Q: Private equity has seen remarkable growth over the past couple of decades. What do you think its future will be, and do you think that the current rate of growth can be sustained?
A: I think that private equity is a very exciting form of capital. I think that the governance burden, the returns burden, and the spotlight on public companies have led to a bit of a brain drain of talent to private equity. I also think the returns have been there. So, I think private equity will continue to flourish. As an investment class, it’s very exciting, and I think it will continue to grow. It is something that the UK is very good at.

Q: Do you think that there are enough women in boardrooms? If not, what needs to be done to fix this?
A: I think that the Davies Review had great success. I think we have made fantastic progress, from less than 10% to now nearly 30% female non-executive directors on public company boards. I think the challenge now is to get more women into executive roles in companies, and I think that genuinely, we’re on a journey, we need to carry on putting pressure on everybody, but yes, we’ve made great progress. At the end of the day, 51% of the UK’s working population is female, and boards and executive committees should represent that.

Q: Which books would you recommend for someone my age?
A: I think that it’s really interesting to read books about people who have succeeded in different walks of life. So, I think autobiographies and biographies of remarkable people are always fascinating. I think that it’s also really good to read the great pieces of fiction, like A Fine Balance by Rohinton Mistry, which takes you through the Indian lifestyle and the Indian family. I think books about people and books about different parts of the world help your mind to grow because they provide different types of experience. So, I think any book that takes you out of your comfort zone at your age has got to be good for you.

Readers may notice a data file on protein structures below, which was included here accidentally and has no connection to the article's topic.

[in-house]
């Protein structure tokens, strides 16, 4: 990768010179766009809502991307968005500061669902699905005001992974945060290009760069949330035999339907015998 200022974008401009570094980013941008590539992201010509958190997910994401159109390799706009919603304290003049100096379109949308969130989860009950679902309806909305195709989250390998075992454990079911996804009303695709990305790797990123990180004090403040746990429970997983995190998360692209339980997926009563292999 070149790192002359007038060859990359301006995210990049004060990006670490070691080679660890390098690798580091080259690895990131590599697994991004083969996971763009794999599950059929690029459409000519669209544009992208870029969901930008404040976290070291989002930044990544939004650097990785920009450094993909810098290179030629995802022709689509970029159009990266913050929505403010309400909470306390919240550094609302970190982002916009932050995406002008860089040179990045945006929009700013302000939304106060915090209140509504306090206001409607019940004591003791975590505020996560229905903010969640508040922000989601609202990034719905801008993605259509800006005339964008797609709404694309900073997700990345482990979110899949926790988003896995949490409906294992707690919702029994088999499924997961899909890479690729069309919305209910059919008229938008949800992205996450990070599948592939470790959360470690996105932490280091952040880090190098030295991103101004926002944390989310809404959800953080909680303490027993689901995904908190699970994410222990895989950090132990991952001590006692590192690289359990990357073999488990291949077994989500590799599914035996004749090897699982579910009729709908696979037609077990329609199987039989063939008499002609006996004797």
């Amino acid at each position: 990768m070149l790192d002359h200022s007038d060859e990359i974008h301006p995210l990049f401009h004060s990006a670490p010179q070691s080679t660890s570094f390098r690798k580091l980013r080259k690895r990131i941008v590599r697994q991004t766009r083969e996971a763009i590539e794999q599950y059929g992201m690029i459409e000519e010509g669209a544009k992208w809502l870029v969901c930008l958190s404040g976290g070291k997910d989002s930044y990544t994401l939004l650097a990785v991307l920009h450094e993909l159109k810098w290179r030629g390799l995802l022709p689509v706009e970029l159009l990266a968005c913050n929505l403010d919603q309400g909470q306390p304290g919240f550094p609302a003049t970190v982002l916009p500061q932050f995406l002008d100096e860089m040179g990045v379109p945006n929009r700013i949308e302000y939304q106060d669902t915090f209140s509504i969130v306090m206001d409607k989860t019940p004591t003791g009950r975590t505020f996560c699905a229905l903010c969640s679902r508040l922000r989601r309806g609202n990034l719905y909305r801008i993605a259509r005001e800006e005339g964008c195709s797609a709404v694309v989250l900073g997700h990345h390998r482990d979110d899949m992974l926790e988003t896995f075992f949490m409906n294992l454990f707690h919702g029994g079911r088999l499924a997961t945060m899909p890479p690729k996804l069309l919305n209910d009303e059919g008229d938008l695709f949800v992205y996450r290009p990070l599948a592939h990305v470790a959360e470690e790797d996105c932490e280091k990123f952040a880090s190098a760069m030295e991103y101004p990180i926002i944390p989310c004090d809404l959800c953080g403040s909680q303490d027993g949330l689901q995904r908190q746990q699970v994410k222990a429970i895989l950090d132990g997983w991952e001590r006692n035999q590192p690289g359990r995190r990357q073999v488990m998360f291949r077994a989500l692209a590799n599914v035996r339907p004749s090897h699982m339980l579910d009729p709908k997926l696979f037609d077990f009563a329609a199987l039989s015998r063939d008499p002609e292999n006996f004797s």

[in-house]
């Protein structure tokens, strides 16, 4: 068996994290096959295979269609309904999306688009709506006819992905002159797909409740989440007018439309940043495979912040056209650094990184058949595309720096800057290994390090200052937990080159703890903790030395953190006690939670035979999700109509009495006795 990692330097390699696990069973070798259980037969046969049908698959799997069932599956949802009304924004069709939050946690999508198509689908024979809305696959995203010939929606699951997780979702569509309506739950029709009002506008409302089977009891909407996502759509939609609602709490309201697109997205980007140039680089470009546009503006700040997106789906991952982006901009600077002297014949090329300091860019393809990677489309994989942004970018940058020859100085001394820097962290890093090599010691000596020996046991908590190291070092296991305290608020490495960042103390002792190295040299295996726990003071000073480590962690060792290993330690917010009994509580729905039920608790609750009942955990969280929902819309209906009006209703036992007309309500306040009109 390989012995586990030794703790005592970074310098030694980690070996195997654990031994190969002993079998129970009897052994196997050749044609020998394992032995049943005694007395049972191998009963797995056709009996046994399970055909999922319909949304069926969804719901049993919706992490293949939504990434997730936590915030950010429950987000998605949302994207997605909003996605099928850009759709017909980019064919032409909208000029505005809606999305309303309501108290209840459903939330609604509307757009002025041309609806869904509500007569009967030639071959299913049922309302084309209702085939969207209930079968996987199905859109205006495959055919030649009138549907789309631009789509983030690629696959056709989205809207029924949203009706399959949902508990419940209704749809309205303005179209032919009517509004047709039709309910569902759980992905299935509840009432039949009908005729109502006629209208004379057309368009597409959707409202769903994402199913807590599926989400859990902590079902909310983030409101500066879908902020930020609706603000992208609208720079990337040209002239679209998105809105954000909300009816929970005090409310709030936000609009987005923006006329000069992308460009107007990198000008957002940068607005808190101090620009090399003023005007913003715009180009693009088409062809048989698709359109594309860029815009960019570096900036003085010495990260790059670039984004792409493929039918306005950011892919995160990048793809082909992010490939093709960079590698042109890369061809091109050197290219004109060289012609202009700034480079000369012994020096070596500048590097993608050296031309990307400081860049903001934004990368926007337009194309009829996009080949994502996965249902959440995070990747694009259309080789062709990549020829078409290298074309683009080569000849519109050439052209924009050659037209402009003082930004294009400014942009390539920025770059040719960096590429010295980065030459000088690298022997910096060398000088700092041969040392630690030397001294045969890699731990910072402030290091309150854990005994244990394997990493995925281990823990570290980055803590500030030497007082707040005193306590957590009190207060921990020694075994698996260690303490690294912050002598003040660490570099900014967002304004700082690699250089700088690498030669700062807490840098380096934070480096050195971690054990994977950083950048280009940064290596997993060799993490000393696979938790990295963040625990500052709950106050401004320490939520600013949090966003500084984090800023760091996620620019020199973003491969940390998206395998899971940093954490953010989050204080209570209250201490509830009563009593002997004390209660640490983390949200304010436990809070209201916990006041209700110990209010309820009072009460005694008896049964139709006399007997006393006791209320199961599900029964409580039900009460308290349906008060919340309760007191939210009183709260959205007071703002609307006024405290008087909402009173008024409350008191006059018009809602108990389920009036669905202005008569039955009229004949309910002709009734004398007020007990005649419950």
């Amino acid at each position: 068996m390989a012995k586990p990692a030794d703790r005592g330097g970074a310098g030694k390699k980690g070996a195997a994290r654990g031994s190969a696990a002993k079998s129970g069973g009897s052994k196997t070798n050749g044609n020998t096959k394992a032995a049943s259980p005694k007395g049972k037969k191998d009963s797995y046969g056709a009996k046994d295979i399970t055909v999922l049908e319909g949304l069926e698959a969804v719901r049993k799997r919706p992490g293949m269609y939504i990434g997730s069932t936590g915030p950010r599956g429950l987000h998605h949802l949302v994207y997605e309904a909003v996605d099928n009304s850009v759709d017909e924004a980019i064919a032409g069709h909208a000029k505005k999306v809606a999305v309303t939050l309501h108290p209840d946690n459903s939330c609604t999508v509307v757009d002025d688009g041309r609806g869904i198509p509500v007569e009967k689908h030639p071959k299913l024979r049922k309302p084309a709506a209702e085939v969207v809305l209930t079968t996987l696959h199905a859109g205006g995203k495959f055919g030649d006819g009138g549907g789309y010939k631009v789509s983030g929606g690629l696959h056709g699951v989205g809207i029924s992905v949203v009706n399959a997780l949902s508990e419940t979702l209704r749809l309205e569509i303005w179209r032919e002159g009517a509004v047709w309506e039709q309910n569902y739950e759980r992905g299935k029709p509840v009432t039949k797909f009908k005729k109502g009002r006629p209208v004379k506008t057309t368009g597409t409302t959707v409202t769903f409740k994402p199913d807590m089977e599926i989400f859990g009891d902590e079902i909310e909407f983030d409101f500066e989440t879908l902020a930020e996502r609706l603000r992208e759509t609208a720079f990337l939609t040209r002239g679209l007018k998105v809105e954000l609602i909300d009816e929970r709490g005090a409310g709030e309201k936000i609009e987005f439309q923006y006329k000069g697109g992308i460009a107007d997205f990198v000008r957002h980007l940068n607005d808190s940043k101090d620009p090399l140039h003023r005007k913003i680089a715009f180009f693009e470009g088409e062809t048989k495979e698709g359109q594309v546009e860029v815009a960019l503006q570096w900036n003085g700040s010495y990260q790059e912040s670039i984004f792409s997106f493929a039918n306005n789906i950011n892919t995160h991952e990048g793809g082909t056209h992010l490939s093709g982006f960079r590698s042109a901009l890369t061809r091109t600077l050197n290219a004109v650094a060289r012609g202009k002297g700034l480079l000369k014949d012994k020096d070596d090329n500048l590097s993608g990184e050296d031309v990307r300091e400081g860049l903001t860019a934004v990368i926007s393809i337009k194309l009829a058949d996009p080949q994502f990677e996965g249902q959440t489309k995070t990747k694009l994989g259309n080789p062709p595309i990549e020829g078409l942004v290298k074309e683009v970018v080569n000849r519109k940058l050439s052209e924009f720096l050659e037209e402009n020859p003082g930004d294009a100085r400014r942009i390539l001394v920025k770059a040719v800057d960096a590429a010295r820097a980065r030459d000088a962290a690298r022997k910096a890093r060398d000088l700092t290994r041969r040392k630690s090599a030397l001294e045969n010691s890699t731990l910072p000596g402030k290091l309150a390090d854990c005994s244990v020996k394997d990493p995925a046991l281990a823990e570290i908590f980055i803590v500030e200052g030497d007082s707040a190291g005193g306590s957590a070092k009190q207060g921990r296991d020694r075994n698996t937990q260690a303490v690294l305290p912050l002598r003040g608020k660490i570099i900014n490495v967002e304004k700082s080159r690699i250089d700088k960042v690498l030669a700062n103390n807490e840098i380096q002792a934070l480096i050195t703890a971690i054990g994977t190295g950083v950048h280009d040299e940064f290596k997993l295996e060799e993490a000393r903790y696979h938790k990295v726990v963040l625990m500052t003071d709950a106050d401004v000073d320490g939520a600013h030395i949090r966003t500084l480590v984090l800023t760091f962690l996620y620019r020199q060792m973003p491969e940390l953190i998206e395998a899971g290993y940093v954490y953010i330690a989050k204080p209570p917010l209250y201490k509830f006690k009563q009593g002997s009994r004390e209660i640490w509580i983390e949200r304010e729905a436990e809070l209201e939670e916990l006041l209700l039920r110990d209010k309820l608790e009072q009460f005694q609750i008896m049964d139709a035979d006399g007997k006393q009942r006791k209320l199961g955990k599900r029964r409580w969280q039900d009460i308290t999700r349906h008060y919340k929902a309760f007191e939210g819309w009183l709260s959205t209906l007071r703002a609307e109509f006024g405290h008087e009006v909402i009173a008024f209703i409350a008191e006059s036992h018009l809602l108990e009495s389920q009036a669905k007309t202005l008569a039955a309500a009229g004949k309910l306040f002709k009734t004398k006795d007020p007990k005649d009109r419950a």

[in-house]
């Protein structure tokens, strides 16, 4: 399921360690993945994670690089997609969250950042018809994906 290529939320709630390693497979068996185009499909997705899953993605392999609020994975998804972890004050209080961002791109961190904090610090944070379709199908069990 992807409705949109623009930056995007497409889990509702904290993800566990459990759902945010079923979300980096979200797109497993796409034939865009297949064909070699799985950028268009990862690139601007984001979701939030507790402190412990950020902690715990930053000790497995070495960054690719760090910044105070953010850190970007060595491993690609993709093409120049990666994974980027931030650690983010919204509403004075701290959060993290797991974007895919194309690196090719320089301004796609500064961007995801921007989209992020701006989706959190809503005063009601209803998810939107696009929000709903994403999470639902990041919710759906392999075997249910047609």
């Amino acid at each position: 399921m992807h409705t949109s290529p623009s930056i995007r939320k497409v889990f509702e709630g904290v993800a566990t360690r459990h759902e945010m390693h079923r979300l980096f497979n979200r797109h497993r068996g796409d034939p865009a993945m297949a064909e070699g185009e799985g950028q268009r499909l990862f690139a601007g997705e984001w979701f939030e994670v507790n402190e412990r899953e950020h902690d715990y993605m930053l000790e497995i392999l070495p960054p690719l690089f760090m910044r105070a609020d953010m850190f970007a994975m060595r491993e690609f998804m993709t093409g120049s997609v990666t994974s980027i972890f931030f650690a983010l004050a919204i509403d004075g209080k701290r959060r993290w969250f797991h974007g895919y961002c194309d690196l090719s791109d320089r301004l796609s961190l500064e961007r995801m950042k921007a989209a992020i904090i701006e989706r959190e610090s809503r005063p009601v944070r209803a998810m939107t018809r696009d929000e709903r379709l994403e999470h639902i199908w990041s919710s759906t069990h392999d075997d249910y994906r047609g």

Q: What life lessons have you learnt over the course of your distinguished career?
A: The harder you work, the luckier you get. Treat everybody the same. And life is not just about intelligence, it’s also about emotional intelligence: you have to be bright, but you also have to have intuition. So, never stop learning, and have a voracious appetite for technology, because we are living in a period of extraordinary technological change, which is impacting politics and business. You’re living through a very exciting period.

Q: What did you learn in your teenage years which you think has influenced your success?
A: I think that you have to have a zest for life. I think that you have to enjoy yourself. I think you have to have fun. I think you should respect your family and your friends. Never bully anybody. So I think that if you treat others well, they will treat you well. I genuinely do believe that you have to have a true zest and voracious appetite for life, and if you use that as a mantra, you will have a very enjoyable time. Don’t surround yourself with negative people or negativity.

Q: Is there that anything you wish you had done which you didn’t do when you were my age?
A: Concentrated a bit more in my French lessons.

Q: Who is the most interesting person you’ve met and why?
A: My wife and I were lucky enough to have afternoon tea with Nelson Mandela on his 88th birthday. Without a shadow of a doubt, it was the most extraordinary cup of tea and hour and twenty minutes of our married life. Apart from Nelson Mandela, probably my wife.